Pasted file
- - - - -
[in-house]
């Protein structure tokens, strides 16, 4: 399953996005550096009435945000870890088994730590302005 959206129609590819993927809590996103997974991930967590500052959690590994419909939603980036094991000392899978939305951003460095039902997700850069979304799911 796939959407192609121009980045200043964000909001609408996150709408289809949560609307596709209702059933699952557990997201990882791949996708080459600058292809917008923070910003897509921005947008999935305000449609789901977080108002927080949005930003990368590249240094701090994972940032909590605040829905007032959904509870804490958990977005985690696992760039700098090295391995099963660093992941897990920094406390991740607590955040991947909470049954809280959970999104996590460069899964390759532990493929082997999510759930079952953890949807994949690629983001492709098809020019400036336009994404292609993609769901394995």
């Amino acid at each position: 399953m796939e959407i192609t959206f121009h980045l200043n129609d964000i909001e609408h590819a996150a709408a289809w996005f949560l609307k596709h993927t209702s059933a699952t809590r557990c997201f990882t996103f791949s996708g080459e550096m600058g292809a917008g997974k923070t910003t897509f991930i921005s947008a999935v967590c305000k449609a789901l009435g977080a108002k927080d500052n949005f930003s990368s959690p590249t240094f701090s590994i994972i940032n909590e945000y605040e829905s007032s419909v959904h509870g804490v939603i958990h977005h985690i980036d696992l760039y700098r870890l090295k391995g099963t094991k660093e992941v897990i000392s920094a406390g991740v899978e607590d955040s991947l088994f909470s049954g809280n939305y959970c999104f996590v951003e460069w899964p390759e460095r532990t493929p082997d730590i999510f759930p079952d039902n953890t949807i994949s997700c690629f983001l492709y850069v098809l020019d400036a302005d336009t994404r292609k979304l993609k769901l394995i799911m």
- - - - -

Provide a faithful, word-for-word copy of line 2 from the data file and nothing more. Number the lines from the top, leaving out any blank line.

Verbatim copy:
């Protein structure tokens, strides 16, 4: 399953996005550096009435945000870890088994730590302005 959206129609590819993927809590996103997974991930967590500052959690590994419909939603980036094991000392899978939305951003460095039902997700850069979304799911 796939959407192609121009980045200043964000909001609408996150709408289809949560609307596709209702059933699952557990997201990882791949996708080459600058292809917008923070910003897509921005947008999935305000449609789901977080108002927080949005930003990368590249240094701090994972940032909590605040829905007032959904509870804490958990977005985690696992760039700098090295391995099963660093992941897990920094406390991740607590955040991947909470049954809280959970999104996590460069899964390759532990493929082997999510759930079952953890949807994949690629983001492709098809020019400036336009994404292609993609769901394995």